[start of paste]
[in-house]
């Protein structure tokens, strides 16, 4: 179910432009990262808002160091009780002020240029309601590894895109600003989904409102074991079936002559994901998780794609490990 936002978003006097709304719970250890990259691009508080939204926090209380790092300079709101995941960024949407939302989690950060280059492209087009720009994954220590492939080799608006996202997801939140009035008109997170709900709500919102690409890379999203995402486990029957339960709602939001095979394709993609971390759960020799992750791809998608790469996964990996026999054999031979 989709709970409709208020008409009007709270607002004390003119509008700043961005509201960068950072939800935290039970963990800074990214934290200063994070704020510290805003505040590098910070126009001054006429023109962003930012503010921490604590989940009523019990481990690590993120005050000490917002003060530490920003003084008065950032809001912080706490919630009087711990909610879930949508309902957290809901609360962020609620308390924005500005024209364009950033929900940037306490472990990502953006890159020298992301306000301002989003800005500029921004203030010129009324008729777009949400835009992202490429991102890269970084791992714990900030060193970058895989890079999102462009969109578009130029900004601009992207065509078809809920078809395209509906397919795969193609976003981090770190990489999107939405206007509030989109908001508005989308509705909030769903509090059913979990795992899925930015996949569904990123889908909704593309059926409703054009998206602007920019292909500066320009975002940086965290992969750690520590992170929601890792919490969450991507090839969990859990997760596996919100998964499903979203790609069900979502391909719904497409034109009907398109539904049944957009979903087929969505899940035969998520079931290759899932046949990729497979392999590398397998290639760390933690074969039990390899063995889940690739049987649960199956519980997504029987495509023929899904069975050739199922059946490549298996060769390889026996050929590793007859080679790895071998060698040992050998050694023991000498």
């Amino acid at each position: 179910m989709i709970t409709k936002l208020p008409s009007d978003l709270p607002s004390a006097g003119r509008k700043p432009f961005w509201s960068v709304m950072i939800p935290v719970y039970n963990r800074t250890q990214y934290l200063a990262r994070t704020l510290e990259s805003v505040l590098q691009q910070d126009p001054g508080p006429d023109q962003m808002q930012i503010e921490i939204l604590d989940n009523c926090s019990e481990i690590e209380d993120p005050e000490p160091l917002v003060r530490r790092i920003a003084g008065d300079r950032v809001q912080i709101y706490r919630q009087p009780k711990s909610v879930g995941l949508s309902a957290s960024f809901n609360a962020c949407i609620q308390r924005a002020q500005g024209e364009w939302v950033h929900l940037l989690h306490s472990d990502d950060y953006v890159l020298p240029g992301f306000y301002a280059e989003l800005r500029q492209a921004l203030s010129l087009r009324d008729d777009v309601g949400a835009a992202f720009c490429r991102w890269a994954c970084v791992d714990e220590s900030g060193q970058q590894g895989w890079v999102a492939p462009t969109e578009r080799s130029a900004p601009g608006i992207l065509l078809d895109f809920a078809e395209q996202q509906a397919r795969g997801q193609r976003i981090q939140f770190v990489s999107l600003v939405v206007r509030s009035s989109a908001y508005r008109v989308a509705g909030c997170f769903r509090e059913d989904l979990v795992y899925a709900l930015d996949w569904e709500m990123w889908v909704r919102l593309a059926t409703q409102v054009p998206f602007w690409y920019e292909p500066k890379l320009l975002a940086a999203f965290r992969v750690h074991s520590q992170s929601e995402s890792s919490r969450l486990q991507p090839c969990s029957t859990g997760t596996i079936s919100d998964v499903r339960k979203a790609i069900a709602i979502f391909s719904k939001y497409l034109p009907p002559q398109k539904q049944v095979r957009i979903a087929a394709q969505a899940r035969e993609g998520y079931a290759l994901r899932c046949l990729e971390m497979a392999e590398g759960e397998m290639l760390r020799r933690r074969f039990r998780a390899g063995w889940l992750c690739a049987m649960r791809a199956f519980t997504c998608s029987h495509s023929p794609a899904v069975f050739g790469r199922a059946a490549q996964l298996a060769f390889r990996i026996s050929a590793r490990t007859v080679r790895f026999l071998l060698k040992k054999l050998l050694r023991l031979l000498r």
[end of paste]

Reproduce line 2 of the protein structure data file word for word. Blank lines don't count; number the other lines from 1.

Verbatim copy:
């Protein structure tokens, strides 16, 4: 179910432009990262808002160091009780002020240029309601590894895109600003989904409102074991079936002559994901998780794609490990 936002978003006097709304719970250890990259691009508080939204926090209380790092300079709101995941960024949407939302989690950060280059492209087009720009994954220590492939080799608006996202997801939140009035008109997170709900709500919102690409890379999203995402486990029957339960709602939001095979394709993609971390759960020799992750791809998608790469996964990996026999054999031979 989709709970409709208020008409009007709270607002004390003119509008700043961005509201960068950072939800935290039970963990800074990214934290200063994070704020510290805003505040590098910070126009001054006429023109962003930012503010921490604590989940009523019990481990690590993120005050000490917002003060530490920003003084008065950032809001912080706490919630009087711990909610879930949508309902957290809901609360962020609620308390924005500005024209364009950033929900940037306490472990990502953006890159020298992301306000301002989003800005500029921004203030010129009324008729777009949400835009992202490429991102890269970084791992714990900030060193970058895989890079999102462009969109578009130029900004601009992207065509078809809920078809395209509906397919795969193609976003981090770190990489999107939405206007509030989109908001508005989308509705909030769903509090059913979990795992899925930015996949569904990123889908909704593309059926409703054009998206602007920019292909500066320009975002940086965290992969750690520590992170929601890792919490969450991507090839969990859990997760596996919100998964499903979203790609069900979502391909719904497409034109009907398109539904049944957009979903087929969505899940035969998520079931290759899932046949990729497979392999590398397998290639760390933690074969039990390899063995889940690739049987649960199956519980997504029987495509023929899904069975050739199922059946490549298996060769390889026996050929590793007859080679790895071998060698040992050998050694023991000498």